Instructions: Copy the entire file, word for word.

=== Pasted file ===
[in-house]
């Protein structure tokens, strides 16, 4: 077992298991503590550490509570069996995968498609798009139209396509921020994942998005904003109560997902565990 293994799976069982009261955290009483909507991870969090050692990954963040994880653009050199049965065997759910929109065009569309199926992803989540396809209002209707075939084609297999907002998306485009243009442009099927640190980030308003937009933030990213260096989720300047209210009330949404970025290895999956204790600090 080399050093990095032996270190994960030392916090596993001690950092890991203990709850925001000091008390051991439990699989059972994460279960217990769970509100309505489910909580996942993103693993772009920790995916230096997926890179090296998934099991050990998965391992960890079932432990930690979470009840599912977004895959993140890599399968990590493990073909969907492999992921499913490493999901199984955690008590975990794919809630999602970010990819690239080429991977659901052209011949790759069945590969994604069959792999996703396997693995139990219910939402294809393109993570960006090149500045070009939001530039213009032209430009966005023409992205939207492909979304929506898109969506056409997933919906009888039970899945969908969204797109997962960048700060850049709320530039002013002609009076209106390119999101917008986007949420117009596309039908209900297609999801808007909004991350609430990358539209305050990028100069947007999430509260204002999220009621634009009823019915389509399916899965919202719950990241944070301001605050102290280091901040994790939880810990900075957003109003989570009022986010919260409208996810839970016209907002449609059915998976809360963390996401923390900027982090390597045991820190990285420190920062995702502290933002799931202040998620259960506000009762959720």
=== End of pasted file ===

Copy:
[in-house]
């Protein structure tokens, strides 16, 4: 077992298991503590550490509570069996995968498609798009139209396509921020994942998005904003109560997902565990 293994799976069982009261955290009483909507991870969090050692990954963040994880653009050199049965065997759910929109065009569309199926992803989540396809209002209707075939084609297999907002998306485009243009442009099927640190980030308003937009933030990213260096989720300047209210009330949404970025290895999956204790600090 080399050093990095032996270190994960030392916090596993001690950092890991203990709850925001000091008390051991439990699989059972994460279960217990769970509100309505489910909580996942993103693993772009920790995916230096997926890179090296998934099991050990998965391992960890079932432990930690979470009840599912977004895959993140890599399968990590493990073909969907492999992921499913490493999901199984955690008590975990794919809630999602970010990819690239080429991977659901052209011949790759069945590969994604069959792999996703396997693995139990219910939402294809393109993570960006090149500045070009939001530039213009032209430009966005023409992205939207492909979304929506898109969506056409997933919906009888039970899945969908969204797109997962960048700060850049709320530039002013002609009076209106390119999101917008986007949420117009596309039908209900297609999801808007909004991350609430990358539209305050990028100069947007999430509260204002999220009621634009009823019915389509399916899965919202719950990241944070301001605050102290280091901040994790939880810990900075957003109003989570009022986010919260409208996810839970016209907002449609059915998976809360963390996401923390900027982090390597045991820190990285420190920062995702502290933002799931202040998620259960506000009762959720």